What was it with the late sixties and early seventies that made people want to fill up the landfills with plastic? Earlier this week we looked at a plastic razor, and here we got another disposable preassembled plastic razor. Or, to you and me who dabble in traditional wetshaving;1 piece of plastic junk.
At a casual glance, the razor patented by Paul A Braginetz2 looks remarkable similar to the semi-disposable double edge razor3 I got in my drawer. Major differences in in the arrangement of the blade aligning studs, and that it came with both an open comb and a safety bar.
Presented as an improvement on previous disposable preassembled plastic razor, the razor sought to both minimize the parts and simplify accurate alignment. It was also presented as especially suitable to surgical applications. Not because it was easy to sterilize and could be thrown away after a single use. Rather, it was because it had both a safety bar and an open comb. To quote:
…the razor is particularly adapted for use as a surgical preparation razor, and to this end it provides two types of cutting areas embodied in the single razor comprising one cutting area or side having a comb-type guard or shaving bar with an appropriate blade exposure adapted for preliminary removal of long hairs, and the other shaving area or edge comprising a solid smooth bar with a shaving clearance adapted particularly for close clean-up shaving or removal of short hair.From US patent 3,675,323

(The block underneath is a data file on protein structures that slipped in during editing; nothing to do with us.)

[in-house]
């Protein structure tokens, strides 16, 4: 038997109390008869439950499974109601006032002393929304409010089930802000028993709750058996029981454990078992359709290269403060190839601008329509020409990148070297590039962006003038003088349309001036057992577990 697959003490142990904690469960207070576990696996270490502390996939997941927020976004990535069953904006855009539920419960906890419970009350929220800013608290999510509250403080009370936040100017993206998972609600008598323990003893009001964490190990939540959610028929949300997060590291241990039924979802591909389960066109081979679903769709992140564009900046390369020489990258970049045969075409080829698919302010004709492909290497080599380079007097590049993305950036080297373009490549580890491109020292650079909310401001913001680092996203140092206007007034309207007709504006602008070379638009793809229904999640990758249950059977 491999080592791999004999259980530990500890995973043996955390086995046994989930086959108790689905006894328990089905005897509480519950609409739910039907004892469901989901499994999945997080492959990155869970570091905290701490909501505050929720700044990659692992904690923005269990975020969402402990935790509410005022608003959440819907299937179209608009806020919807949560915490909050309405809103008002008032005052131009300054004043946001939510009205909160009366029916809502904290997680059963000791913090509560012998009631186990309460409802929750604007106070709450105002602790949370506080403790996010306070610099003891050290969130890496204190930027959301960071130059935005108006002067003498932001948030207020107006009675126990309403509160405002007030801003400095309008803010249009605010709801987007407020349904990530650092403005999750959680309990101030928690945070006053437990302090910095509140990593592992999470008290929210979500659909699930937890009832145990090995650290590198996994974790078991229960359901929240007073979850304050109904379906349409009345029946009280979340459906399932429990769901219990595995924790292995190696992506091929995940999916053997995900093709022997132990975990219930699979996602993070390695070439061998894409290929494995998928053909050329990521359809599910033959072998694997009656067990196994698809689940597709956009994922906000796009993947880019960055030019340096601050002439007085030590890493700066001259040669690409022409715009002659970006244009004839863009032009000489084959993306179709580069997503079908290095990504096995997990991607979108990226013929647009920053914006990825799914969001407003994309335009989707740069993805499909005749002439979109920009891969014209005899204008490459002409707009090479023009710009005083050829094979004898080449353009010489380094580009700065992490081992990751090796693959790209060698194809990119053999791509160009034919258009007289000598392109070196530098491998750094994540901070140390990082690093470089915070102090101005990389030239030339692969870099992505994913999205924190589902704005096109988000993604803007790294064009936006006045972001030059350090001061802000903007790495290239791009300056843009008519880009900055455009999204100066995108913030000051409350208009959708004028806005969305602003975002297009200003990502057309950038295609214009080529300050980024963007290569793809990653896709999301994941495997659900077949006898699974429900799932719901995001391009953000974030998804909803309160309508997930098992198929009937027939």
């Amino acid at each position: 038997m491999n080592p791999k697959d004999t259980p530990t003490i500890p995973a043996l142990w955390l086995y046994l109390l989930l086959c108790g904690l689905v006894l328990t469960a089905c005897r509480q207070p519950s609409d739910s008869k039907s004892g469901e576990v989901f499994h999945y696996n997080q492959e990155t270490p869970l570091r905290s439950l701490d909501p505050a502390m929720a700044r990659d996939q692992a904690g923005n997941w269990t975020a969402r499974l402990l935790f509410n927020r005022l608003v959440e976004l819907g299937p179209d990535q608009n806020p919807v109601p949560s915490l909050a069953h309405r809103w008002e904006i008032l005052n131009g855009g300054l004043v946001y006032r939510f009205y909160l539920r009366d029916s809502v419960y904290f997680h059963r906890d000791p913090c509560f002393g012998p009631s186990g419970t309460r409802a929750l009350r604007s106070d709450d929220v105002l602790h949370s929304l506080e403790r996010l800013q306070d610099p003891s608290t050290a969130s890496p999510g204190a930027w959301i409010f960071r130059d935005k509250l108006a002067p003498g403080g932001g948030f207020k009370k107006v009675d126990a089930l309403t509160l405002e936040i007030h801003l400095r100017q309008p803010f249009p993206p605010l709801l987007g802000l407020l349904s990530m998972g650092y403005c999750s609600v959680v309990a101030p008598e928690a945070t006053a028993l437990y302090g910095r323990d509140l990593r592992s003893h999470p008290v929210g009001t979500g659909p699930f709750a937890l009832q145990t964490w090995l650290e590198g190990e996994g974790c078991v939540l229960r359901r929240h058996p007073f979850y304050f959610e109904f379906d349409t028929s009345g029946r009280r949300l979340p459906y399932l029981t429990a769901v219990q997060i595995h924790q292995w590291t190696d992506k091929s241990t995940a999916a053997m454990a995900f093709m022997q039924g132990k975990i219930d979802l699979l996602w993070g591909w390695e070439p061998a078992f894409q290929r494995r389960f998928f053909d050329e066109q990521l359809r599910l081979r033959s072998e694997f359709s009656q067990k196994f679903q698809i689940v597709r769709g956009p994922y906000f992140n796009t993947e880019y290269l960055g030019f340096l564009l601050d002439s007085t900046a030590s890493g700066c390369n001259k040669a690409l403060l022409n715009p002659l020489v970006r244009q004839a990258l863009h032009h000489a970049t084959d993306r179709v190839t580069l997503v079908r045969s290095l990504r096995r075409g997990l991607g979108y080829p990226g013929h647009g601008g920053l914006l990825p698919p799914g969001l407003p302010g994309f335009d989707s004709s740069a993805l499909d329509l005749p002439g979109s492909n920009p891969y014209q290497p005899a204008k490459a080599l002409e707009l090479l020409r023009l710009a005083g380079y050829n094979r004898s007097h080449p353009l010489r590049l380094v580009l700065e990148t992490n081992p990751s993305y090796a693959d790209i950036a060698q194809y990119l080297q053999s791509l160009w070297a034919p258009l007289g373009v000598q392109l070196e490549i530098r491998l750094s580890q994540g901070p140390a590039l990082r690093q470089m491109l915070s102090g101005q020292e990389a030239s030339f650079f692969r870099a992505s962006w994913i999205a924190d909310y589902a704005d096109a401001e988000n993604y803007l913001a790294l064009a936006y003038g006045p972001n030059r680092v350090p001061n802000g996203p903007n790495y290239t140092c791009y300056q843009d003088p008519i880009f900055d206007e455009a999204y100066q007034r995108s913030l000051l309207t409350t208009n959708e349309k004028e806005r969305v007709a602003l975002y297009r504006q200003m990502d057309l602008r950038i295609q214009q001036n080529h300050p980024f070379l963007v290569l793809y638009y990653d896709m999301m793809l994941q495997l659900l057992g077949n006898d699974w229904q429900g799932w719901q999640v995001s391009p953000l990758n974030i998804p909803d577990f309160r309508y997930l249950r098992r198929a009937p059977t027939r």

Apart from the idea of making it out of plastic and – even worse – making it disposable, there is little inherently wrong with the design of the disposable preassembled plastic razor. If the top cap could be pulled or teased off,4 there is no reason why the blades can’t be replaced. With some care it would last for five, ten, or more blade changes. That could make it a viable travel razor for some.
The full text of the patent can be read at Google Patents.
- By traditional wethaving I mean shaving with water, soap or other lathering agent, brush, and a razor with a replaceable blade. If you use canned goo or cartridge razors, you’re not engaging in traditional wetshaving.
- A man with many patents, both relating to shaving and other things.
- Which shaves remarkable well, even more so with a Green Astra blade.
- Like on the no-name semi-disposable DE in my drawer.